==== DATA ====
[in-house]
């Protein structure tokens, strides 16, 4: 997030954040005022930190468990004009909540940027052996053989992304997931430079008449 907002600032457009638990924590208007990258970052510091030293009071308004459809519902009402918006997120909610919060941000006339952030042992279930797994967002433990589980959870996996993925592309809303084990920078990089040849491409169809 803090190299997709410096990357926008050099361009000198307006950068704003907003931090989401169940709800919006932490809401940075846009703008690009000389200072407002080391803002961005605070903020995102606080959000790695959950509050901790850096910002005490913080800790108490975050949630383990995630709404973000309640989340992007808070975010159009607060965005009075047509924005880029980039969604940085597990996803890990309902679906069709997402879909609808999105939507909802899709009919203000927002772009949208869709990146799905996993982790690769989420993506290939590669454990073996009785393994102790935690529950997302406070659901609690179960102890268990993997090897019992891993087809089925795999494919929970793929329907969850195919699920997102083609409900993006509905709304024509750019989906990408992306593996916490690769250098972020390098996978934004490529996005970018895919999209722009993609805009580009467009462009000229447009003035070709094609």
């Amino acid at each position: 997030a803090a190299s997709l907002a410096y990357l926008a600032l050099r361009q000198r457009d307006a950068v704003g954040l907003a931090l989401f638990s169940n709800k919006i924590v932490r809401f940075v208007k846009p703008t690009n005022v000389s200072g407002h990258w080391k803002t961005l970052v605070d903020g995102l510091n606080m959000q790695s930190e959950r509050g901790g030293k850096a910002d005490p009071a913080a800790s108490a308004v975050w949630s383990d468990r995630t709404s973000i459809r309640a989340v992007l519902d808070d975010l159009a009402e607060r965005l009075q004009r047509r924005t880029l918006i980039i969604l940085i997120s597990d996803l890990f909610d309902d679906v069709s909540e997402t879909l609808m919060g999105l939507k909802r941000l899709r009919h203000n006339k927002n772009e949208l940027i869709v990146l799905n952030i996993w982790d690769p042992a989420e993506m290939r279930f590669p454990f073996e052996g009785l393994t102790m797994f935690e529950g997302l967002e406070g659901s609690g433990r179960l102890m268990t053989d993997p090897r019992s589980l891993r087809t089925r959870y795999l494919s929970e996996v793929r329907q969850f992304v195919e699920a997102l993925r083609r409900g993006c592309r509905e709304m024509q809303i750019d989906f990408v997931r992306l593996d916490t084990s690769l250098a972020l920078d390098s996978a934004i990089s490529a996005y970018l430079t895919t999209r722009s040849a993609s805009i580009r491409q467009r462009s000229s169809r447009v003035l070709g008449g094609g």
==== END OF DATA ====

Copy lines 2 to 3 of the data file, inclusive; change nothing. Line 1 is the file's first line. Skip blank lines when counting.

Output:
């Protein structure tokens, strides 16, 4: 997030954040005022930190468990004009909540940027052996053989992304997931430079008449 907002600032457009638990924590208007990258970052510091030293009071308004459809519902009402918006997120909610919060941000006339952030042992279930797994967002433990589980959870996996993925592309809303084990920078990089040849491409169809 803090190299997709410096990357926008050099361009000198307006950068704003907003931090989401169940709800919006932490809401940075846009703008690009000389200072407002080391803002961005605070903020995102606080959000790695959950509050901790850096910002005490913080800790108490975050949630383990995630709404973000309640989340992007808070975010159009607060965005009075047509924005880029980039969604940085597990996803890990309902679906069709997402879909609808999105939507909802899709009919203000927002772009949208869709990146799905996993982790690769989420993506290939590669454990073996009785393994102790935690529950997302406070659901609690179960102890268990993997090897019992891993087809089925795999494919929970793929329907969850195919699920997102083609409900993006509905709304024509750019989906990408992306593996916490690769250098972020390098996978934004490529996005970018895919999209722009993609805009580009467009462009000229447009003035070709094609």
């Amino acid at each position: 997030a803090a190299s997709l907002a410096y990357l926008a600032l050099r361009q000198r457009d307006a950068v704003g954040l907003a931090l989401f638990s169940n709800k919006i924590v932490r809401f940075v208007k846009p703008t690009n005022v000389s200072g407002h990258w080391k803002t961005l970052v605070d903020g995102l510091n606080m959000q790695s930190e959950r509050g901790g030293k850096a910002d005490p009071a913080a800790s108490a308004v975050w949630s383990d468990r995630t709404s973000i459809r309640a989340v992007l519902d808070d975010l159009a009402e607060r965005l009075q004009r047509r924005t880029l918006i980039i969604l940085i997120s597990d996803l890990f909610d309902d679906v069709s909540e997402t879909l609808m919060g999105l939507k909802r941000l899709r009919h203000n006339k927002n772009e949208l940027i869709v990146l799905n952030i996993w982790d690769p042992a989420e993506m290939r279930f590669p454990f073996e052996g009785l393994t102790m797994f935690e529950g997302l967002e406070g659901s609690g433990r179960l102890m268990t053989d993997p090897r019992s589980l891993r087809t089925r959870y795999l494919s929970e996996v793929r329907q969850f992304v195919e699920a997102l993925r083609r409900g993006c592309r509905e709304m024509q809303i750019d989906f990408v997931r992306l593996d916490t084990s690769l250098a972020l920078d390098s996978a934004i990089s490529a996005y970018l430079t895919t999209r722009s040849a993609s805009i580009r491409q467009r462009s000229s169809r447009v003035l070709g008449g094609g």